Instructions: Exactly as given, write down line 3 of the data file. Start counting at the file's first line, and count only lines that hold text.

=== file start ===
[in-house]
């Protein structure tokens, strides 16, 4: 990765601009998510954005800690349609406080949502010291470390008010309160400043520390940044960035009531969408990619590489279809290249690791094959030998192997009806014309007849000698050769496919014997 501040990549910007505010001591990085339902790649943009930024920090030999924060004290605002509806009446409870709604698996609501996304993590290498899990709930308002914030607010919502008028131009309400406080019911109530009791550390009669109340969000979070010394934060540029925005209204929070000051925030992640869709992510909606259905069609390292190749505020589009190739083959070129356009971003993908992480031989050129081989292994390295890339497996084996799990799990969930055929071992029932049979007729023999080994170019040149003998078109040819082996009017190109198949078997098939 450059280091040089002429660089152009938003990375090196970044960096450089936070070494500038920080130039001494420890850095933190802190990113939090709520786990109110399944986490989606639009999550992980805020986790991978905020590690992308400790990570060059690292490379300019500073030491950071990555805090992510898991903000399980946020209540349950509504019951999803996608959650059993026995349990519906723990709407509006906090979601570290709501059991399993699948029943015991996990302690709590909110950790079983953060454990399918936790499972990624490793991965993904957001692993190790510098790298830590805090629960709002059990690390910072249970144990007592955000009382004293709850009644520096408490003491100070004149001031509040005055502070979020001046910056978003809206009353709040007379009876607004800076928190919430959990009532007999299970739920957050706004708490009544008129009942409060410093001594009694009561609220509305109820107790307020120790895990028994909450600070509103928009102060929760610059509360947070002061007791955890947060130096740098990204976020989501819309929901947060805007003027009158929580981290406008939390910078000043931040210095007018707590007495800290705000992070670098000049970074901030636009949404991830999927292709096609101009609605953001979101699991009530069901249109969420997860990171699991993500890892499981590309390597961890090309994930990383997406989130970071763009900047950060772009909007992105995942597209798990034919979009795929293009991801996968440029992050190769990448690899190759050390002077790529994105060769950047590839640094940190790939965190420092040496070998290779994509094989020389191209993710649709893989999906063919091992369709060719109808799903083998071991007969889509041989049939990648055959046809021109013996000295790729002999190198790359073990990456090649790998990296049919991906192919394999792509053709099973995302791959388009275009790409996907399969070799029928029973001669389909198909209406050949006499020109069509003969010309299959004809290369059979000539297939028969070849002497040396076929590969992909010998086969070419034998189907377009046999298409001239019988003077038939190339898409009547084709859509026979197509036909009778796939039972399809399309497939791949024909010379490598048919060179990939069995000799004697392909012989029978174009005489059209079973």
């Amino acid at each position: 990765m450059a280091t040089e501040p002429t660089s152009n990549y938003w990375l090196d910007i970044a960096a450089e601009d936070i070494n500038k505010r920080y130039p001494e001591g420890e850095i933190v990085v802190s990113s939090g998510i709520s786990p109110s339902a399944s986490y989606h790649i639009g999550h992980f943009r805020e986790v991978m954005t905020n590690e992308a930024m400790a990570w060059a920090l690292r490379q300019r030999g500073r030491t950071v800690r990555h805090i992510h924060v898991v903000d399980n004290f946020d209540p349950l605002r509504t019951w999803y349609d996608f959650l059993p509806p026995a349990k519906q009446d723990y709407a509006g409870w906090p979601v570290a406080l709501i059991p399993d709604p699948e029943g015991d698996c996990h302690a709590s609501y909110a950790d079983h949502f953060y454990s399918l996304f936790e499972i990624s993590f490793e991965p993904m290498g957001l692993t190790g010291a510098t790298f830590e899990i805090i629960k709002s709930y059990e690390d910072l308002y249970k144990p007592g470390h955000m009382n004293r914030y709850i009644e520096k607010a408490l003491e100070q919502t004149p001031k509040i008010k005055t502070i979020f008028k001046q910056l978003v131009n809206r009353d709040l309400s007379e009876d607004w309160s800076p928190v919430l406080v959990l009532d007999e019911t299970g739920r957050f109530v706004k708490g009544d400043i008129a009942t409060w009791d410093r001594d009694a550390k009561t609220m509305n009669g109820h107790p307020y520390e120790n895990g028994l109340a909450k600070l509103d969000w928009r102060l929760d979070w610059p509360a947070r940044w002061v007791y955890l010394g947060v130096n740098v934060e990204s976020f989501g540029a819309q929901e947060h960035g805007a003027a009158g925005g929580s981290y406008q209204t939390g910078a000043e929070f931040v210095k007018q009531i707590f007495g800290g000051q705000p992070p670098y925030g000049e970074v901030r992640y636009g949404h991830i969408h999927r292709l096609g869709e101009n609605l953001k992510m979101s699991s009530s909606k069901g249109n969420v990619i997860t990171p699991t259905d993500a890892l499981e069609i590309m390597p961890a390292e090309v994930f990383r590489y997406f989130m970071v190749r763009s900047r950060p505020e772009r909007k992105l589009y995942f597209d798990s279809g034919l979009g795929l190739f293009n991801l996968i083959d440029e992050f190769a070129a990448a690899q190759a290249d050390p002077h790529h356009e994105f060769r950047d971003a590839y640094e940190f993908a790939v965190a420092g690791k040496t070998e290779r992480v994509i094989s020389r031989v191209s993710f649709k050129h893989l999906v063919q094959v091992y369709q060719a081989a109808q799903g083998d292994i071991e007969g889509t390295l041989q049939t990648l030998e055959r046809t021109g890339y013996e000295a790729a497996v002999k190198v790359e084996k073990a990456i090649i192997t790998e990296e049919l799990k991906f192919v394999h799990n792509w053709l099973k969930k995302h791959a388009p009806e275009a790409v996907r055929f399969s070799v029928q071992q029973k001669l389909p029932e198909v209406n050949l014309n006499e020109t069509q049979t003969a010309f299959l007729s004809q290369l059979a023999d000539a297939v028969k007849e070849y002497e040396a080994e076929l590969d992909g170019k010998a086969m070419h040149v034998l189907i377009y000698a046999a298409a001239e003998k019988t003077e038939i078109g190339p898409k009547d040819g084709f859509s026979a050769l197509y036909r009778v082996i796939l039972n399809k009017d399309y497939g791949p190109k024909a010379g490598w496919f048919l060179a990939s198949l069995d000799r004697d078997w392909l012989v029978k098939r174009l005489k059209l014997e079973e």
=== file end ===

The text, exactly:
């Amino acid at each position: 990765m450059a280091t040089e501040p002429t660089s152009n990549y938003w990375l090196d910007i970044a960096a450089e601009d936070i070494n500038k505010r920080y130039p001494e001591g420890e850095i933190v990085v802190s990113s939090g998510i709520s786990p109110s339902a399944s986490y989606h790649i639009g999550h992980f943009r805020e986790v991978m954005t905020n590690e992308a930024m400790a990570w060059a920090l690292r490379q300019r030999g500073r030491t950071v800690r990555h805090i992510h924060v898991v903000d399980n004290f946020d209540p349950l605002r509504t019951w999803y349609d996608f959650l059993p509806p026995a349990k519906q009446d723990y709407a509006g409870w906090p979601v570290a406080l709501i059991p399993d709604p699948e029943g015991d698996c996990h302690a709590s609501y909110a950790d079983h949502f953060y454990s399918l996304f936790e499972i990624s993590f490793e991965p993904m290498g957001l692993t190790g010291a510098t790298f830590e899990i805090i629960k709002s709930y059990e690390d910072l308002y249970k144990p007592g470390h955000m009382n004293r914030y709850i009644e520096k607010a408490l003491e100070q919502t004149p001031k509040i008010k005055t502070i979020f008028k001046q910056l978003v131009n809206r009353d709040l309400s007379e009876d607004w309160s800076p928190v919430l406080v959990l009532d007999e019911t299970g739920r957050f109530v706004k708490g009544d400043i008129a009942t409060w009791d410093r001594d009694a550390k009561t609220m509305n009669g109820h107790p307020y520390e120790n895990g028994l109340a909450k600070l509103d969000w928009r102060l929760d979070w610059p509360a947070r940044w002061v007791y955890l010394g947060v130096n740098v934060e990204s976020f989501g540029a819309q929901e947060h960035g805007a003027a009158g925005g929580s981290y406008q209204t939390g910078a000043e929070f931040v210095k007018q009531i707590f007495g800290g000051q705000p992070p670098y925030g000049e970074v901030r992640y636009g949404h991830i969408h999927r292709l096609g869709e101009n609605l953001k992510m979101s699991s009530s909606k069901g249109n969420v990619i997860t990171p699991t259905d993500a890892l499981e069609i590309m390597p961890a390292e090309v994930f990383r590489y997406f989130m970071v190749r763009s900047r950060p505020e772009r909007k992105l589009y995942f597209d798990s279809g034919l979009g795929l190739f293009n991801l996968i083959d440029e992050f190769a070129a990448a690899q190759a290249d050390p002077h790529h356009e994105f060769r950047d971003a590839y640094e940190f993908a790939v965190a420092g690791k040496t070998e290779r992480v994509i094989s020389r031989v191209s993710f649709k050129h893989l999906v063919q094959v091992y369709q060719a081989a109808q799903g083998d292994i071991e007969g889509t390295l041989q049939t990648l030998e055959r046809t021109g890339y013996e000295a790729a497996v002999k190198v790359e084996k073990a990456i090649i192997t790998e990296e049919l799990k991906f192919v394999h799990n792509w053709l099973k969930k995302h791959a388009p009806e275009a790409v996907r055929f399969s070799v029928q071992q029973k001669l389909p029932e198909v209406n050949l014309n006499e020109t069509q049979t003969a010309f299959l007729s004809q290369l059979a023999d000539a297939v028969k007849e070849y002497e040396a080994e076929l590969d992909g170019k010998a086969m070419h040149v034998l189907i377009y000698a046999a298409a001239e003998k019988t003077e038939i078109g190339p898409k009547d040819g084709f859509s026979a050769l197509y036909r009778v082996i796939l039972n399809k009017d399309y497939g791949p190109k024909a010379g490598w496919f048919l060179a990939s198949l069995d000799r004697d078997w392909l012989v029978k098939r174009l005489k059209l014997e079973e």